The Voyage of the Dawn Treader
How we cite our quotes:
"In the world from which my friends come . . . they have a story of a prince or a king coming to a castle where all the people lay in an enchanted sleep. In that story he could not dissolve the enchantment until he had kissed the princess."
"But here," said the girl, "it is different. Here he cannot kiss the princess til he has dissolved the enchantment." (13.74-75)
The disenchanting of the lords is linked to Caspian finding a queen – but not in quite the way he hoped it would be!
And one by one everybody on board drank. And for a long time they were all silent. They felt almost too well and strong to bear it; and presently they began to notice another result. As I have said before, there had been too much light ever since they left the island of Ramandu – the sun too large (though not too hot), the sea too bright, the air too shining. Now, the light grew no less – if anything, it increased – but they could bear it. They could look straight up at the sun without blinking. They could see more light than they had ever seen before. And the deck and the sail and their own faces and bodies became brighter and brighter and every rope shone. (15.47)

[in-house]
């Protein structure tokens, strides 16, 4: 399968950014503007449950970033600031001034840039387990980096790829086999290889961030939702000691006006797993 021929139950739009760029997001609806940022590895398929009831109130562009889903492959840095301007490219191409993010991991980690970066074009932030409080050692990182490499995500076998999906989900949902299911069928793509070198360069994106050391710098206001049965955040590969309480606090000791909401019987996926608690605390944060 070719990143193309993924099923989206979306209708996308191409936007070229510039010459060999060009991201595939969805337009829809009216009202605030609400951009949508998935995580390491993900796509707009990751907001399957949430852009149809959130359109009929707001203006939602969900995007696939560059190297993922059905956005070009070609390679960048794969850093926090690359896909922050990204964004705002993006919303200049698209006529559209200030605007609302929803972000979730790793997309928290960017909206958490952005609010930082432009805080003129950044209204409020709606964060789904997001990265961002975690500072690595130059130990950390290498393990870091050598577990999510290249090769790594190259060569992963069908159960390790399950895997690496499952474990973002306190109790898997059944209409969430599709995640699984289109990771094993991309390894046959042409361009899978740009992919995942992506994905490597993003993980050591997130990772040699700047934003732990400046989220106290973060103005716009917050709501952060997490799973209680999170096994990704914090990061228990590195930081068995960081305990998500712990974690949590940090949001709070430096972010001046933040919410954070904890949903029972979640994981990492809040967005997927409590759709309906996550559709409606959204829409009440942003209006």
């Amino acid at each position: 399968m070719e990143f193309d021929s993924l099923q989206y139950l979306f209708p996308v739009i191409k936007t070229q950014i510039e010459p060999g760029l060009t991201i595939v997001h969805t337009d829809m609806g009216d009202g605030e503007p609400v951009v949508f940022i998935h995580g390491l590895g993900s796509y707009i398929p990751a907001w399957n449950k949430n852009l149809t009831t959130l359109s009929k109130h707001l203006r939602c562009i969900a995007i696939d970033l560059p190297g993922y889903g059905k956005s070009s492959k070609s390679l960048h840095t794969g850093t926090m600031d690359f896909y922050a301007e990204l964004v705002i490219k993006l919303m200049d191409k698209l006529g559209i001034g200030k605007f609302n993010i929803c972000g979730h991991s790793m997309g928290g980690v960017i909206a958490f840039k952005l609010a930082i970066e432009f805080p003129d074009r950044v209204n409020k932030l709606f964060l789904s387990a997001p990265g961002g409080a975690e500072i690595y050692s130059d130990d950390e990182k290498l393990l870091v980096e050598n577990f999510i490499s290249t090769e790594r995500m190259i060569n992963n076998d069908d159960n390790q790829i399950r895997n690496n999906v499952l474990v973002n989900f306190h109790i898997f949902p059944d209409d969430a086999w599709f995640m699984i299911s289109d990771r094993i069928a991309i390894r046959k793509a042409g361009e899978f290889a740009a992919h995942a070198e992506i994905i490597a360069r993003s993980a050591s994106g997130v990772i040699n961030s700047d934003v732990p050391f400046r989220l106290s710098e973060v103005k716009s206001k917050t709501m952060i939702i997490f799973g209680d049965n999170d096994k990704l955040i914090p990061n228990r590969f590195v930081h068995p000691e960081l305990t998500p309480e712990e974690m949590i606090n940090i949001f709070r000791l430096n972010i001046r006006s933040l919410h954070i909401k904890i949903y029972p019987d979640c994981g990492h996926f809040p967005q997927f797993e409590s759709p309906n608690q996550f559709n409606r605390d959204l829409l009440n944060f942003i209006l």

The miraculous sweet water at the eastern edge of the world of Narnia transforms the crew of the Dawn Treader, making them more able to bear the natural and spiritual glories they encounter.